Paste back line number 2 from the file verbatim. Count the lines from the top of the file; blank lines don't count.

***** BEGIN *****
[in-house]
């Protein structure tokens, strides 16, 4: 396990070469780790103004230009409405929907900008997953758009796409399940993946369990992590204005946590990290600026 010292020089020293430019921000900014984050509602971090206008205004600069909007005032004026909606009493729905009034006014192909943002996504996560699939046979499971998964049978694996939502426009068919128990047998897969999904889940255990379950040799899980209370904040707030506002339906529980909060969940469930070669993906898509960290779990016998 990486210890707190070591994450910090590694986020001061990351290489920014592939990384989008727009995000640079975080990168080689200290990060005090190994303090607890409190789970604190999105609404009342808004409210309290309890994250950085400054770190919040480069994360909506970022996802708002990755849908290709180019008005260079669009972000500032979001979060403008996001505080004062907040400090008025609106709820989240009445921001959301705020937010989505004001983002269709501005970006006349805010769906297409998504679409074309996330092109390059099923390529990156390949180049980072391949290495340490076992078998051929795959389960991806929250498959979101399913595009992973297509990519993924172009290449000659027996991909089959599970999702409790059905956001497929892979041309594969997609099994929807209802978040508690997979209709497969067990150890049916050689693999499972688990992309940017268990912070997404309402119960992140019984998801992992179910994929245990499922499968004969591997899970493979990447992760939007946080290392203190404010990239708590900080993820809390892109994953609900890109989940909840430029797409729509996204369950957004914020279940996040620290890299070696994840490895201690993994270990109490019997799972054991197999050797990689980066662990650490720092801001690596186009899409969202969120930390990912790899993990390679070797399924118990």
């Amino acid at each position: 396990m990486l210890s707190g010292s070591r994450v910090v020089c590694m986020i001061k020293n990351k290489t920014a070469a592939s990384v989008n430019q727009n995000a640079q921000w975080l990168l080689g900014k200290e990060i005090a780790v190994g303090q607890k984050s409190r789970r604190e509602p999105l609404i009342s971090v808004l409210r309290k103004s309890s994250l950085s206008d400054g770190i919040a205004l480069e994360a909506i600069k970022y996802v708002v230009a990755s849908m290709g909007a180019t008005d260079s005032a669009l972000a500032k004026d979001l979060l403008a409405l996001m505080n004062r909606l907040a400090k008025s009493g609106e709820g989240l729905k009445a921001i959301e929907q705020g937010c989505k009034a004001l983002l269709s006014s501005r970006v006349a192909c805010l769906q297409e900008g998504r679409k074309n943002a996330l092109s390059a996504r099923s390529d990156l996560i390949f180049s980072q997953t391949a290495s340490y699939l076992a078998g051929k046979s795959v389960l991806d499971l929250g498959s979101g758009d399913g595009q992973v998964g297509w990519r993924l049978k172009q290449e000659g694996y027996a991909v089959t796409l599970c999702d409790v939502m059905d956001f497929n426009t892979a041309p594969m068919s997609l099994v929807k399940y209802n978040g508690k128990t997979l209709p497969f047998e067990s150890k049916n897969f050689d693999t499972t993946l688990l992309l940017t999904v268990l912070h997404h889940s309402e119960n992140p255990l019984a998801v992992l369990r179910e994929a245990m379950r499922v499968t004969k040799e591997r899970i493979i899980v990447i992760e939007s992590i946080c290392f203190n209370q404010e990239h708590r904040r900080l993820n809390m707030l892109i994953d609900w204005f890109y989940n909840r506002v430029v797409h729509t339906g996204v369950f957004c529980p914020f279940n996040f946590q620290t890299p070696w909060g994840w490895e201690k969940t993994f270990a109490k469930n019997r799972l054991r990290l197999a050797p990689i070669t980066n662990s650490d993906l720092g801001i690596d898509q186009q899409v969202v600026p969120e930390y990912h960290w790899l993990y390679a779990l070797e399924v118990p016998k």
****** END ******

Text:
């Protein structure tokens, strides 16, 4: 396990070469780790103004230009409405929907900008997953758009796409399940993946369990992590204005946590990290600026 010292020089020293430019921000900014984050509602971090206008205004600069909007005032004026909606009493729905009034006014192909943002996504996560699939046979499971998964049978694996939502426009068919128990047998897969999904889940255990379950040799899980209370904040707030506002339906529980909060969940469930070669993906898509960290779990016998 990486210890707190070591994450910090590694986020001061990351290489920014592939990384989008727009995000640079975080990168080689200290990060005090190994303090607890409190789970604190999105609404009342808004409210309290309890994250950085400054770190919040480069994360909506970022996802708002990755849908290709180019008005260079669009972000500032979001979060403008996001505080004062907040400090008025609106709820989240009445921001959301705020937010989505004001983002269709501005970006006349805010769906297409998504679409074309996330092109390059099923390529990156390949180049980072391949290495340490076992078998051929795959389960991806929250498959979101399913595009992973297509990519993924172009290449000659027996991909089959599970999702409790059905956001497929892979041309594969997609099994929807209802978040508690997979209709497969067990150890049916050689693999499972688990992309940017268990912070997404309402119960992140019984998801992992179910994929245990499922499968004969591997899970493979990447992760939007946080290392203190404010990239708590900080993820809390892109994953609900890109989940909840430029797409729509996204369950957004914020279940996040620290890299070696994840490895201690993994270990109490019997799972054991197999050797990689980066662990650490720092801001690596186009899409969202969120930390990912790899993990390679070797399924118990």